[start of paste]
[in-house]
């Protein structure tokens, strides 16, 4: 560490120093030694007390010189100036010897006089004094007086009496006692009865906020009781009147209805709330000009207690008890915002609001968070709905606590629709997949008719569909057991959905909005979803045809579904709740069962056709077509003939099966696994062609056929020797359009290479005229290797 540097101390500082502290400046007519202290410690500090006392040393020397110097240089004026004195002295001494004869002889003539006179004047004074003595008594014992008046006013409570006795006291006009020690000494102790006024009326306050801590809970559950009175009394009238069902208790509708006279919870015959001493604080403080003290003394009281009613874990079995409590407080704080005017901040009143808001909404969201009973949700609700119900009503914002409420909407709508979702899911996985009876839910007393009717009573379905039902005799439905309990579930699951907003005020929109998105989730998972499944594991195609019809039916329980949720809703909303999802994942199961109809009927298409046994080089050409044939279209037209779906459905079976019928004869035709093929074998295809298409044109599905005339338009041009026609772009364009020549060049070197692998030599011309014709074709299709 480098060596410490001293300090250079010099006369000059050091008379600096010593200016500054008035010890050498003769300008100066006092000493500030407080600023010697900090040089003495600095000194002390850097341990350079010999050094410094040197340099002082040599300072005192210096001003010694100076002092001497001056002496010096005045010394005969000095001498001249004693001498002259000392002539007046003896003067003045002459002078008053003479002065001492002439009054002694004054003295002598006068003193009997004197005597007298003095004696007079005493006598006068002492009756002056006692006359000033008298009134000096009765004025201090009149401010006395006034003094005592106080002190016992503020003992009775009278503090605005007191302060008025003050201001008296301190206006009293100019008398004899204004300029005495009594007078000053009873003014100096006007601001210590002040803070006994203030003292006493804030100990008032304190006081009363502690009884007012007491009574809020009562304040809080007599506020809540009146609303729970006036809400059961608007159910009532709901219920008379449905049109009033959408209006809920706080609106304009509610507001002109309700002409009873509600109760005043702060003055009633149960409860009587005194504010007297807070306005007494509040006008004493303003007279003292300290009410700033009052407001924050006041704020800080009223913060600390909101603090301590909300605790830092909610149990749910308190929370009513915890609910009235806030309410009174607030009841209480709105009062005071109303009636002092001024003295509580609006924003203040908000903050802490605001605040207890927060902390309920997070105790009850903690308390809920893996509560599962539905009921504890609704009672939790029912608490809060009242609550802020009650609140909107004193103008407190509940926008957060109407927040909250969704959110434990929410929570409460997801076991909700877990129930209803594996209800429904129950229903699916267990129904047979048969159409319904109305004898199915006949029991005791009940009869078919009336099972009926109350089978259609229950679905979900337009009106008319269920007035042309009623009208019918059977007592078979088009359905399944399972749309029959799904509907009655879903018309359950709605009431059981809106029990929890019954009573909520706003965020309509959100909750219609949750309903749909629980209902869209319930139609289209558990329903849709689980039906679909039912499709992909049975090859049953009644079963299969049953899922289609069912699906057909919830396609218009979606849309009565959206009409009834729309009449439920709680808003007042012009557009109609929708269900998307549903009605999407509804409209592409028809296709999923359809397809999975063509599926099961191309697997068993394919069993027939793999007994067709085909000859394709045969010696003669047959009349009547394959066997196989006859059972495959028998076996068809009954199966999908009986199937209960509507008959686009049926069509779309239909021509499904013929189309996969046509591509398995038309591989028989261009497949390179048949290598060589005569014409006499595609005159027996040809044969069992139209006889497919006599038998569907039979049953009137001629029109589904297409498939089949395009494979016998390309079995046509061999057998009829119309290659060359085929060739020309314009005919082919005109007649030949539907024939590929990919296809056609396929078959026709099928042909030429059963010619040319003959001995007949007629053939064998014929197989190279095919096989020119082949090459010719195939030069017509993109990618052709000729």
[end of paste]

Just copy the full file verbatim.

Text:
[in-house]
């Protein structure tokens, strides 16, 4: 560490120093030694007390010189100036010897006089004094007086009496006692009865906020009781009147209805709330000009207690008890915002609001968070709905606590629709997949008719569909057991959905909005979803045809579904709740069962056709077509003939099966696994062609056929020797359009290479005229290797 540097101390500082502290400046007519202290410690500090006392040393020397110097240089004026004195002295001494004869002889003539006179004047004074003595008594014992008046006013409570006795006291006009020690000494102790006024009326306050801590809970559950009175009394009238069902208790509708006279919870015959001493604080403080003290003394009281009613874990079995409590407080704080005017901040009143808001909404969201009973949700609700119900009503914002409420909407709508979702899911996985009876839910007393009717009573379905039902005799439905309990579930699951907003005020929109998105989730998972499944594991195609019809039916329980949720809703909303999802994942199961109809009927298409046994080089050409044939279209037209779906459905079976019928004869035709093929074998295809298409044109599905005339338009041009026609772009364009020549060049070197692998030599011309014709074709299709 480098060596410490001293300090250079010099006369000059050091008379600096010593200016500054008035010890050498003769300008100066006092000493500030407080600023010697900090040089003495600095000194002390850097341990350079010999050094410094040197340099002082040599300072005192210096001003010694100076002092001497001056002496010096005045010394005969000095001498001249004693001498002259000392002539007046003896003067003045002459002078008053003479002065001492002439009054002694004054003295002598006068003193009997004197005597007298003095004696007079005493006598006068002492009756002056006692006359000033008298009134000096009765004025201090009149401010006395006034003094005592106080002190016992503020003992009775009278503090605005007191302060008025003050201001008296301190206006009293100019008398004899204004300029005495009594007078000053009873003014100096006007601001210590002040803070006994203030003292006493804030100990008032304190006081009363502690009884007012007491009574809020009562304040809080007599506020809540009146609303729970006036809400059961608007159910009532709901219920008379449905049109009033959408209006809920706080609106304009509610507001002109309700002409009873509600109760005043702060003055009633149960409860009587005194504010007297807070306005007494509040006008004493303003007279003292300290009410700033009052407001924050006041704020800080009223913060600390909101603090301590909300605790830092909610149990749910308190929370009513915890609910009235806030309410009174607030009841209480709105009062005071109303009636002092001024003295509580609006924003203040908000903050802490605001605040207890927060902390309920997070105790009850903690308390809920893996509560599962539905009921504890609704009672939790029912608490809060009242609550802020009650609140909107004193103008407190509940926008957060109407927040909250969704959110434990929410929570409460997801076991909700877990129930209803594996209800429904129950229903699916267990129904047979048969159409319904109305004898199915006949029991005791009940009869078919009336099972009926109350089978259609229950679905979900337009009106008319269920007035042309009623009208019918059977007592078979088009359905399944399972749309029959799904509907009655879903018309359950709605009431059981809106029990929890019954009573909520706003965020309509959100909750219609949750309903749909629980209902869209319930139609289209558990329903849709689980039906679909039912499709992909049975090859049953009644079963299969049953899922289609069912699906057909919830396609218009979606849309009565959206009409009834729309009449439920709680808003007042012009557009109609929708269900998307549903009605999407509804409209592409028809296709999923359809397809999975063509599926099961191309697997068993394919069993027939793999007994067709085909000859394709045969010696003669047959009349009547394959066997196989006859059972495959028998076996068809009954199966999908009986199937209960509507008959686009049926069509779309239909021509499904013929189309996969046509591509398995038309591989028989261009497949390179048949290598060589005569014409006499595609005159027996040809044969069992139209006889497919006599038998569907039979049953009137001629029109589904297409498939089949395009494979016998390309079995046509061999057998009829119309290659060359085929060739020309314009005919082919005109007649030949539907024939590929990919296809056609396929078959026709099928042909030429059963010619040319003959001995007949007629053939064998014929197989190279095919096989020119082949090459010719195939030069017509993109990618052709000729």